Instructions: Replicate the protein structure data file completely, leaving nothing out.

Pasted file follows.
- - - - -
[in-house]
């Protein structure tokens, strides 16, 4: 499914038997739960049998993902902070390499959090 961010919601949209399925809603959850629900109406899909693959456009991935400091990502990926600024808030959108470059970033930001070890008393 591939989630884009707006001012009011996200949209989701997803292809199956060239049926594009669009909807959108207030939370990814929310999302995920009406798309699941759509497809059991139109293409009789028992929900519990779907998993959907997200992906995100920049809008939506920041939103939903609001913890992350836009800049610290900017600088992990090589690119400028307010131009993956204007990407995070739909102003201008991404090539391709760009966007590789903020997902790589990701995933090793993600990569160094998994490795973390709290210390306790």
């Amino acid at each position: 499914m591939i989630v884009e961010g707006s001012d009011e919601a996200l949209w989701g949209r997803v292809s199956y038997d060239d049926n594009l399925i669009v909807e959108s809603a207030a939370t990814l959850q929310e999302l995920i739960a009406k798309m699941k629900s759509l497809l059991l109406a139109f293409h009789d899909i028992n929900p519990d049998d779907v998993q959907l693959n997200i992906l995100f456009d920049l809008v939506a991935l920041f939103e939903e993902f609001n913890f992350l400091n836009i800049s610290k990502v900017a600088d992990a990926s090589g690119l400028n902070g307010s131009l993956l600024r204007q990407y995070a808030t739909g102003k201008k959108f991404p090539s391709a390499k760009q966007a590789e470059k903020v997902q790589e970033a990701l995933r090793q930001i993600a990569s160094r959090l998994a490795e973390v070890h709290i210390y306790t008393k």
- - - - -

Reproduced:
[in-house]
């Protein structure tokens, strides 16, 4: 499914038997739960049998993902902070390499959090 961010919601949209399925809603959850629900109406899909693959456009991935400091990502990926600024808030959108470059970033930001070890008393 591939989630884009707006001012009011996200949209989701997803292809199956060239049926594009669009909807959108207030939370990814929310999302995920009406798309699941759509497809059991139109293409009789028992929900519990779907998993959907997200992906995100920049809008939506920041939103939903609001913890992350836009800049610290900017600088992990090589690119400028307010131009993956204007990407995070739909102003201008991404090539391709760009966007590789903020997902790589990701995933090793993600990569160094998994490795973390709290210390306790």
């Amino acid at each position: 499914m591939i989630v884009e961010g707006s001012d009011e919601a996200l949209w989701g949209r997803v292809s199956y038997d060239d049926n594009l399925i669009v909807e959108s809603a207030a939370t990814l959850q929310e999302l995920i739960a009406k798309m699941k629900s759509l497809l059991l109406a139109f293409h009789d899909i028992n929900p519990d049998d779907v998993q959907l693959n997200i992906l995100f456009d920049l809008v939506a991935l920041f939103e939903e993902f609001n913890f992350l400091n836009i800049s610290k990502v900017a600088d992990a990926s090589g690119l400028n902070g307010s131009l993956l600024r204007q990407y995070a808030t739909g102003k201008k959108f991404p090539s391709a390499k760009q966007a590789e470059k903020v997902q790589e970033a990701l995933r090793q930001i993600a990569s160094r959090l998994a490795e973390v070890h709290i210390y306790t008393k």